Anyone on the hunt for a brand-new iPhone 14 Pro or iPhone 14 Pro Max is unlikely to find the going any easier until 2023. That's following news that Foxconn's huge iPhone City plant will take another four weeks to get back up to speed following riots.
The Zhengzhou, China plant houses more than 200,000 workers and has been at the center of controversy in recent weeks. Workers have rioted over ongoing COVID-19 lockdowns, poor work conditions, and delayed pay. But things are looking up — and Foxconn now says that it will be able to reach full manufacturing capacity soon. But it will take time for those iPhones to reach stores, meaning it will be 2023 before matters improve.
Reuters reports that the local government is helping Foxconn to get the plant back on its feet, with one source saying that "capacity is now being gradually resumed with new staff hiring under way." The same source went on to say that, assuming recruitment goes well, "it could take around three to four weeks to resume full production."
The Zhengzhou plant is the only one capable of assembling Apple's best iPhones, leaving buyers of iPhone 14 Pro and iPhone 14 Pro models frustrated at the slow replenishment of stocks at Apple Stores around the world.
The situation is no laughing matter for Apple either, with analyst Ming-Chi Kuo of the belief that the customers will simply skip the iPhone 14 Pro completely rather than wait for stocks to become available. The ongoing economic situation is also thought to be a factor in buying decisions.
Apple is already working to reduce its reliance on both Foxconn and Chinese labor following two years of disruptions thanks in large part to COVID-19 and the country's issues dealing with the pandemic.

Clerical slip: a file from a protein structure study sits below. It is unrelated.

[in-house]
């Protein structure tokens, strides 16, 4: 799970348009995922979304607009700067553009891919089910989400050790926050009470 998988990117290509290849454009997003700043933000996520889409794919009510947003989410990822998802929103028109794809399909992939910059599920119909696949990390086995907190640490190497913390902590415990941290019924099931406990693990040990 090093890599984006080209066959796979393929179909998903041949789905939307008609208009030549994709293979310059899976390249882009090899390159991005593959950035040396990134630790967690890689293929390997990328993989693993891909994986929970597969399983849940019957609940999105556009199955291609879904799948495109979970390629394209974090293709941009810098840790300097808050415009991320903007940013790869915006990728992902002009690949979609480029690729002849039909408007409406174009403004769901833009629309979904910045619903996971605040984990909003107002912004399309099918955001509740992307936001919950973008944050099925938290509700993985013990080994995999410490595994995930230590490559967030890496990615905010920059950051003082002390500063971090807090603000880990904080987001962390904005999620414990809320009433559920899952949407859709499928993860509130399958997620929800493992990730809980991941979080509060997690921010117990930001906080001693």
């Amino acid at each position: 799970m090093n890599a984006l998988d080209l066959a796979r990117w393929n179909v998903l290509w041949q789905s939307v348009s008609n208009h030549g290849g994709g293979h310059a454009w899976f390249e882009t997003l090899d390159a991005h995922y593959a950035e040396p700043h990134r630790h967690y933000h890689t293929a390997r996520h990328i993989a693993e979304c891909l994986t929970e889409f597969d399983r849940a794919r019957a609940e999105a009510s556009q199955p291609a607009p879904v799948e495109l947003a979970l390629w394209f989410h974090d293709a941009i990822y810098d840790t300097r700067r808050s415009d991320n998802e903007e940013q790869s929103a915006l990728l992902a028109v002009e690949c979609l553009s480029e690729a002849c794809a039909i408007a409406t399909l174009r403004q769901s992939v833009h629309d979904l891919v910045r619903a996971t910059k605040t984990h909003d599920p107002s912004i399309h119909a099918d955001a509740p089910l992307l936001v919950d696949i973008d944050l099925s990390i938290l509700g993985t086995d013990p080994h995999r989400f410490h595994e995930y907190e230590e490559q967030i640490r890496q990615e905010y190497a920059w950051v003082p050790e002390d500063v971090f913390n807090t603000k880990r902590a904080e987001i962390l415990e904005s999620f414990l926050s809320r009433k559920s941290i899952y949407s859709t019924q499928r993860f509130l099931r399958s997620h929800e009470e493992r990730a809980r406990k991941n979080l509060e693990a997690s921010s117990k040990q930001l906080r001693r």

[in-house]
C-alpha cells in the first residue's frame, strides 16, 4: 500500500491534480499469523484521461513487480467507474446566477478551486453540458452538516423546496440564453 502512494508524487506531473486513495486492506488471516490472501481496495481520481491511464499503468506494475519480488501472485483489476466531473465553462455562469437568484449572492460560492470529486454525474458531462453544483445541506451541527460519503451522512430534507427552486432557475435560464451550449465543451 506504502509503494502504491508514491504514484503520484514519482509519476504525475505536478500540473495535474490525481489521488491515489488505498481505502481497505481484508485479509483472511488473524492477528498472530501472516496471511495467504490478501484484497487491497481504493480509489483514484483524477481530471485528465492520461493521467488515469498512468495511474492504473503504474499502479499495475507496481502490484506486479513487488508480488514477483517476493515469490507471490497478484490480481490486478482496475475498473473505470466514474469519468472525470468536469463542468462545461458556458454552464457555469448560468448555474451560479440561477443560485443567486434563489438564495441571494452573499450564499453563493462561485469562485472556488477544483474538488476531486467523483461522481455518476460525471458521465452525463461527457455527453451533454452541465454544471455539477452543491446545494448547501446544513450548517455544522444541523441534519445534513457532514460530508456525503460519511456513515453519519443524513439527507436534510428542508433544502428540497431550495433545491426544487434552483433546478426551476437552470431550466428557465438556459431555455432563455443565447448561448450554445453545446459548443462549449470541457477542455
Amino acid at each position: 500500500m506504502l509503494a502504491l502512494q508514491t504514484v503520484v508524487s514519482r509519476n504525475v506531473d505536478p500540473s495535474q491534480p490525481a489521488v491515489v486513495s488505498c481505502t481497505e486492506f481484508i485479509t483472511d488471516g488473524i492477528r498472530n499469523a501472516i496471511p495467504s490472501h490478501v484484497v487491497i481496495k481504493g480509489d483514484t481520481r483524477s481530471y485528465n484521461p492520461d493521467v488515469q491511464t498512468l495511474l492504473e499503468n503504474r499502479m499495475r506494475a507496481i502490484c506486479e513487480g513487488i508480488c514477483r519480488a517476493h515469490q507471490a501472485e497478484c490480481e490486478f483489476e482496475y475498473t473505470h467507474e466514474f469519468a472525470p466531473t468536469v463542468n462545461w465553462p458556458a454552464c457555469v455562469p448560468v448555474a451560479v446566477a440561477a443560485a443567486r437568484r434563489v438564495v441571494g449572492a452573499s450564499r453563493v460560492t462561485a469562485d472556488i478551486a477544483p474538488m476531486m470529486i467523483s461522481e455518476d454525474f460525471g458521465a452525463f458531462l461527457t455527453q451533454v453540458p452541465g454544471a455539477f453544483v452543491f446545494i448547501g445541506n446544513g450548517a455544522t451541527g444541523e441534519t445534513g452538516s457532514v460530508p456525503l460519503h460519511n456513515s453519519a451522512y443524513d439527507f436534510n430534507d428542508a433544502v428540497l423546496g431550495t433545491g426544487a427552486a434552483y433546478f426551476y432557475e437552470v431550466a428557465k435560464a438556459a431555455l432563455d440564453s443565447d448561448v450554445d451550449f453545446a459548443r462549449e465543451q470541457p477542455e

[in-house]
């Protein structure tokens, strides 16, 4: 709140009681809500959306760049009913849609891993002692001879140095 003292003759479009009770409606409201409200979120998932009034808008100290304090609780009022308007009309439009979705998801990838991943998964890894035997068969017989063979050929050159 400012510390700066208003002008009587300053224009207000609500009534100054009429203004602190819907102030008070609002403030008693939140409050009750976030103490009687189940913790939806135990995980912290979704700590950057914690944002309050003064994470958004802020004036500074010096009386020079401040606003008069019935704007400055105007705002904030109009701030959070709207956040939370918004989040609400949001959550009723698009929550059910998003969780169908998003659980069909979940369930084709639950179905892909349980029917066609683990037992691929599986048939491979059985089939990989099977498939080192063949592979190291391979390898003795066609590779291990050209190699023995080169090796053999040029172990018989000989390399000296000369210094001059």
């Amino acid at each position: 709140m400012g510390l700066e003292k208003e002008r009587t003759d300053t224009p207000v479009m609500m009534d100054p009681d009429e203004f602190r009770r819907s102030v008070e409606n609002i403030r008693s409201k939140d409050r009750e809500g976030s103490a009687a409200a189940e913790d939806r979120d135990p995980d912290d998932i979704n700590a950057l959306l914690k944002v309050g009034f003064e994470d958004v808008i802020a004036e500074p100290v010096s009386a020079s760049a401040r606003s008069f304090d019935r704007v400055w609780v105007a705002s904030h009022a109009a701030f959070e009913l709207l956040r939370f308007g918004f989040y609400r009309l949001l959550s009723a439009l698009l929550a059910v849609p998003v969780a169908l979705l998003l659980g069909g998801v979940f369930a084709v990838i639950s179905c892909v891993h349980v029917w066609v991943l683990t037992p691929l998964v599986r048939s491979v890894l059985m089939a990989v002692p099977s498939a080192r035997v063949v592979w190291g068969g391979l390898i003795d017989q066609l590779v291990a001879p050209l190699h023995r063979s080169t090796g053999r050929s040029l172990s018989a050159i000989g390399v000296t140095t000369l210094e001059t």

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Oliver Haslam has written about Apple and the wider technology business for more than a decade with bylines on How-To Geek, PC Mag, iDownloadBlog, and many more. He has also been published in print for Macworld, including cover stories. At iMore, Oliver is involved in daily news coverage and, not being short of opinions, has been known to 'explain' those thoughts in more detail, too.
Having grown up using PCs and spending far too much money on graphics card and flashy RAM, Oliver switched to the Mac with a G5 iMac and hasn't looked back. Since then he's seen the growth of the smartphone world, backed by iPhone, and new product categories come and go. Current expertise includes iOS, macOS, streaming services, and pretty much anything that has a battery or plugs into a wall. Oliver also covers mobile gaming for iMore, with Apple Arcade a particular focus. He's been gaming since the Atari 2600 days and still struggles to comprehend the fact he can play console quality titles on his pocket computer.